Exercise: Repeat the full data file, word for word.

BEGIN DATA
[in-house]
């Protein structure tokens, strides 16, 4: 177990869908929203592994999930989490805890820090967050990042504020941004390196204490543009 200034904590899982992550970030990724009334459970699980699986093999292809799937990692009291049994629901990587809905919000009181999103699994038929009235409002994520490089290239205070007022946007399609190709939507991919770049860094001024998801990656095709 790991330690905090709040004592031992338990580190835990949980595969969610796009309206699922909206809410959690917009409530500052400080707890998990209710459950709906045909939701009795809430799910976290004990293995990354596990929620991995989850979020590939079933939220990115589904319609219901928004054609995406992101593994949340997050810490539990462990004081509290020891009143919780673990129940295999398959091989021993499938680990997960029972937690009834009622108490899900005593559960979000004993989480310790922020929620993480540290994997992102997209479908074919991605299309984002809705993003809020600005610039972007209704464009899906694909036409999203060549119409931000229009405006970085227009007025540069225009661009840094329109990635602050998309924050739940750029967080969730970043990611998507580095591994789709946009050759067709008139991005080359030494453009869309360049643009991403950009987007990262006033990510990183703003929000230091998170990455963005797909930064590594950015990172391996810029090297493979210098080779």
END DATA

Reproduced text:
[in-house]
């Protein structure tokens, strides 16, 4: 177990869908929203592994999930989490805890820090967050990042504020941004390196204490543009 200034904590899982992550970030990724009334459970699980699986093999292809799937990692009291049994629901990587809905919000009181999103699994038929009235409002994520490089290239205070007022946007399609190709939507991919770049860094001024998801990656095709 790991330690905090709040004592031992338990580190835990949980595969969610796009309206699922909206809410959690917009409530500052400080707890998990209710459950709906045909939701009795809430799910976290004990293995990354596990929620991995989850979020590939079933939220990115589904319609219901928004054609995406992101593994949340997050810490539990462990004081509290020891009143919780673990129940295999398959091989021993499938680990997960029972937690009834009622108490899900005593559960979000004993989480310790922020929620993480540290994997992102997209479908074919991605299309984002809705993003809020600005610039972007209704464009899906694909036409999203060549119409931000229009405006970085227009007025540069225009661009840094329109990635602050998309924050739940750029967080969730970043990611998507580095591994789709946009050759067709008139991005080359030494453009869309360049643009991403950009987007990262006033990510990183703003929000230091998170990455963005797909930064590594950015990172391996810029090297493979210098080779």